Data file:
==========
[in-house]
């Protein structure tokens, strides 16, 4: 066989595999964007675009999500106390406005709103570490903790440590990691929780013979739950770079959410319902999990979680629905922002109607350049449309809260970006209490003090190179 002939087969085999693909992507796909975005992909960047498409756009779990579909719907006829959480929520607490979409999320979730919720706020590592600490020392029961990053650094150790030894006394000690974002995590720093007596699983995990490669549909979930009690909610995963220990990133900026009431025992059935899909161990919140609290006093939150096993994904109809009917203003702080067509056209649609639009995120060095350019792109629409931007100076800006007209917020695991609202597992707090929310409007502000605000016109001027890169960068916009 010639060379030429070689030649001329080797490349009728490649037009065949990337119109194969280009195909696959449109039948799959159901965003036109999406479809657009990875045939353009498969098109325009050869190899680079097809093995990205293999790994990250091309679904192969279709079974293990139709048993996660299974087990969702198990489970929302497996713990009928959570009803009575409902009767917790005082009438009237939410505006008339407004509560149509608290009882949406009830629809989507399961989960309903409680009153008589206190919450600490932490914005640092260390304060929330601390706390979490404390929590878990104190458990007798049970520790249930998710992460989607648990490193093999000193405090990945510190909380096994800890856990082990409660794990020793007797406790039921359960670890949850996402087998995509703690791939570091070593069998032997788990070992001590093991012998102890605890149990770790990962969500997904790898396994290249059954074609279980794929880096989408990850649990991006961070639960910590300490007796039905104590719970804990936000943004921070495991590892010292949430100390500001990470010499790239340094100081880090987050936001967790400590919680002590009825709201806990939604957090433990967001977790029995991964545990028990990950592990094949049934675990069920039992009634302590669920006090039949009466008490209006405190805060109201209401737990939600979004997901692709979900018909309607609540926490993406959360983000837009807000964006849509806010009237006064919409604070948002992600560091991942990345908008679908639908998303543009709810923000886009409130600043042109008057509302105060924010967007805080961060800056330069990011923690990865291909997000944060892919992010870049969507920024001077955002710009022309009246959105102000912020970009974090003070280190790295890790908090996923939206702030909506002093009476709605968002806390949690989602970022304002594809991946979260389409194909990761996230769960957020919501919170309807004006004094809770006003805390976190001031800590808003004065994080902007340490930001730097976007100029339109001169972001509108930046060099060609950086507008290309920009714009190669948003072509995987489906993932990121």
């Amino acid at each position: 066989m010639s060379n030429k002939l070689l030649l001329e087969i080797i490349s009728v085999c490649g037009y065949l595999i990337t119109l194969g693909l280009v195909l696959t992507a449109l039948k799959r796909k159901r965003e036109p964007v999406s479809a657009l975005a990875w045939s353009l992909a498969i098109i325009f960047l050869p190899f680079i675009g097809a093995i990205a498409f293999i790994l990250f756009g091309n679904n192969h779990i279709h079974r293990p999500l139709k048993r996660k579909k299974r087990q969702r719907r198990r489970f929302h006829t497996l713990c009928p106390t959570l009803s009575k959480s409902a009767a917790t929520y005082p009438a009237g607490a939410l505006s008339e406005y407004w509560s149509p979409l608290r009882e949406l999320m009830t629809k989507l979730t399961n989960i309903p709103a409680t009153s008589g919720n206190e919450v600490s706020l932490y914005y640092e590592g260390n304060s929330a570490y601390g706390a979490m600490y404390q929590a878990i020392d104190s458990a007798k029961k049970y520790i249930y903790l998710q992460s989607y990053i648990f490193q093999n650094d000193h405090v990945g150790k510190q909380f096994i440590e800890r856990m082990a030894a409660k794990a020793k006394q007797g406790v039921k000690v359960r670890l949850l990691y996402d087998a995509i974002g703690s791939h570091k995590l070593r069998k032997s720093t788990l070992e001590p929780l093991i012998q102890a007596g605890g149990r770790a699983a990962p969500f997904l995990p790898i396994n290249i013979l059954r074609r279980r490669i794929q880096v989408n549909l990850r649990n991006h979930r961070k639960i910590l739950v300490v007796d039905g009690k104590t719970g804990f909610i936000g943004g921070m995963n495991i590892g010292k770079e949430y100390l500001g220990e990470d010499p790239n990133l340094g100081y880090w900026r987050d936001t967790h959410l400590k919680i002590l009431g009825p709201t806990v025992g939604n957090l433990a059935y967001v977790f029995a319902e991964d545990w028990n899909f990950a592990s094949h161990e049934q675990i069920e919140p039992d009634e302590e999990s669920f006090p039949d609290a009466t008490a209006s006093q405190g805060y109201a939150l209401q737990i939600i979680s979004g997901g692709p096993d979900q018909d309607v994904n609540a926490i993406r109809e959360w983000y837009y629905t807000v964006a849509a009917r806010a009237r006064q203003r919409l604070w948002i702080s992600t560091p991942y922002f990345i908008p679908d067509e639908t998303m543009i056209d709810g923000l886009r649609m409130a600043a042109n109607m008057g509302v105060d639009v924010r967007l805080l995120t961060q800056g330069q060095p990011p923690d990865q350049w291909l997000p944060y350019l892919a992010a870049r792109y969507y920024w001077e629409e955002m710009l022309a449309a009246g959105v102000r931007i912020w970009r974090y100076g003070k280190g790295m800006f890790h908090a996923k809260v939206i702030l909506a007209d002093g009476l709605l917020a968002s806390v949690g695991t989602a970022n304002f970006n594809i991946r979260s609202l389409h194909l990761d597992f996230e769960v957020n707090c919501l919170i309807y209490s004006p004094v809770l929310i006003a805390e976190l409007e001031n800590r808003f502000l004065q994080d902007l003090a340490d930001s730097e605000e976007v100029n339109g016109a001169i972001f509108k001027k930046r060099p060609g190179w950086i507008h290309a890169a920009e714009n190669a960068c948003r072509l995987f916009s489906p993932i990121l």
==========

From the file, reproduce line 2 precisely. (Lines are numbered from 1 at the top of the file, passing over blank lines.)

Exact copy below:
């Protein structure tokens, strides 16, 4: 066989595999964007675009999500106390406005709103570490903790440590990691929780013979739950770079959410319902999990979680629905922002109607350049449309809260970006209490003090190179 002939087969085999693909992507796909975005992909960047498409756009779990579909719907006829959480929520607490979409999320979730919720706020590592600490020392029961990053650094150790030894006394000690974002995590720093007596699983995990490669549909979930009690909610995963220990990133900026009431025992059935899909161990919140609290006093939150096993994904109809009917203003702080067509056209649609639009995120060095350019792109629409931007100076800006007209917020695991609202597992707090929310409007502000605000016109001027890169960068916009 010639060379030429070689030649001329080797490349009728490649037009065949990337119109194969280009195909696959449109039948799959159901965003036109999406479809657009990875045939353009498969098109325009050869190899680079097809093995990205293999790994990250091309679904192969279709079974293990139709048993996660299974087990969702198990489970929302497996713990009928959570009803009575409902009767917790005082009438009237939410505006008339407004509560149509608290009882949406009830629809989507399961989960309903409680009153008589206190919450600490932490914005640092260390304060929330601390706390979490404390929590878990104190458990007798049970520790249930998710992460989607648990490193093999000193405090990945510190909380096994800890856990082990409660794990020793007797406790039921359960670890949850996402087998995509703690791939570091070593069998032997788990070992001590093991012998102890605890149990770790990962969500997904790898396994290249059954074609279980794929880096989408990850649990991006961070639960910590300490007796039905104590719970804990936000943004921070495991590892010292949430100390500001990470010499790239340094100081880090987050936001967790400590919680002590009825709201806990939604957090433990967001977790029995991964545990028990990950592990094949049934675990069920039992009634302590669920006090039949009466008490209006405190805060109201209401737990939600979004997901692709979900018909309607609540926490993406959360983000837009807000964006849509806010009237006064919409604070948002992600560091991942990345908008679908639908998303543009709810923000886009409130600043042109008057509302105060924010967007805080961060800056330069990011923690990865291909997000944060892919992010870049969507920024001077955002710009022309009246959105102000912020970009974090003070280190790295890790908090996923939206702030909506002093009476709605968002806390949690989602970022304002594809991946979260389409194909990761996230769960957020919501919170309807004006004094809770006003805390976190001031800590808003004065994080902007340490930001730097976007100029339109001169972001509108930046060099060609950086507008290309920009714009190669948003072509995987489906993932990121």